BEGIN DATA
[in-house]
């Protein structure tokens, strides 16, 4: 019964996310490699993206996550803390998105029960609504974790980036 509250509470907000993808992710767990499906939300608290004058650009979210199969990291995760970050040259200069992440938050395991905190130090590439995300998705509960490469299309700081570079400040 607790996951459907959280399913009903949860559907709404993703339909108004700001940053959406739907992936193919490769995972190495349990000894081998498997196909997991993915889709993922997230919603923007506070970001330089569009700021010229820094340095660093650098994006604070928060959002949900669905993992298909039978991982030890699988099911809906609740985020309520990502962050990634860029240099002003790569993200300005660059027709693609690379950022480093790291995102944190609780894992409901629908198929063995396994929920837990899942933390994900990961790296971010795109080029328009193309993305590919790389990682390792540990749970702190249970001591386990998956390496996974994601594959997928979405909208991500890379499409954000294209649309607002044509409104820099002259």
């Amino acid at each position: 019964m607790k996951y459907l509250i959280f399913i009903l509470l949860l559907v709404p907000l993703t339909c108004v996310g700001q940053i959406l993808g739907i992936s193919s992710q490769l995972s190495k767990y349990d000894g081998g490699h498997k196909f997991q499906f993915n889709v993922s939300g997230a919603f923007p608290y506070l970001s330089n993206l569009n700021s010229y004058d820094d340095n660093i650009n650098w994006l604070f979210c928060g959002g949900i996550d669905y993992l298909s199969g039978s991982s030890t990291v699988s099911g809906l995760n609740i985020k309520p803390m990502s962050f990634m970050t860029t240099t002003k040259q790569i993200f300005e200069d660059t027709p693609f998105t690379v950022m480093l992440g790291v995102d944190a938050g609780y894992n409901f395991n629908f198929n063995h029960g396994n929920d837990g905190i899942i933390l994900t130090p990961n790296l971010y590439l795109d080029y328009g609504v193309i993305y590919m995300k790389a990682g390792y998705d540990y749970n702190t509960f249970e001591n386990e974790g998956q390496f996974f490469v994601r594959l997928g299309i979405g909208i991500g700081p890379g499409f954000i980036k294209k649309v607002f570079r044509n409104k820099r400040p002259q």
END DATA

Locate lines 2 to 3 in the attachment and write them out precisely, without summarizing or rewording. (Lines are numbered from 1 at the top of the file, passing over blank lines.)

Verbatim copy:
């Protein structure tokens, strides 16, 4: 019964996310490699993206996550803390998105029960609504974790980036 509250509470907000993808992710767990499906939300608290004058650009979210199969990291995760970050040259200069992440938050395991905190130090590439995300998705509960490469299309700081570079400040 607790996951459907959280399913009903949860559907709404993703339909108004700001940053959406739907992936193919490769995972190495349990000894081998498997196909997991993915889709993922997230919603923007506070970001330089569009700021010229820094340095660093650098994006604070928060959002949900669905993992298909039978991982030890699988099911809906609740985020309520990502962050990634860029240099002003790569993200300005660059027709693609690379950022480093790291995102944190609780894992409901629908198929063995396994929920837990899942933390994900990961790296971010795109080029328009193309993305590919790389990682390792540990749970702190249970001591386990998956390496996974994601594959997928979405909208991500890379499409954000294209649309607002044509409104820099002259």
């Amino acid at each position: 019964m607790k996951y459907l509250i959280f399913i009903l509470l949860l559907v709404p907000l993703t339909c108004v996310g700001q940053i959406l993808g739907i992936s193919s992710q490769l995972s190495k767990y349990d000894g081998g490699h498997k196909f997991q499906f993915n889709v993922s939300g997230a919603f923007p608290y506070l970001s330089n993206l569009n700021s010229y004058d820094d340095n660093i650009n650098w994006l604070f979210c928060g959002g949900i996550d669905y993992l298909s199969g039978s991982s030890t990291v699988s099911g809906l995760n609740i985020k309520p803390m990502s962050f990634m970050t860029t240099t002003k040259q790569i993200f300005e200069d660059t027709p693609f998105t690379v950022m480093l992440g790291v995102d944190a938050g609780y894992n409901f395991n629908f198929n063995h029960g396994n929920d837990g905190i899942i933390l994900t130090p990961n790296l971010y590439l795109d080029y328009g609504v193309i993305y590919m995300k790389a990682g390792y998705d540990y749970n702190t509960f249970e001591n386990e974790g998956q390496f996974f490469v994601r594959l997928g299309i979405g909208i991500g700081p890379g499409f954000i980036k294209k649309v607002f570079r044509n409104k820099r400040p002259q």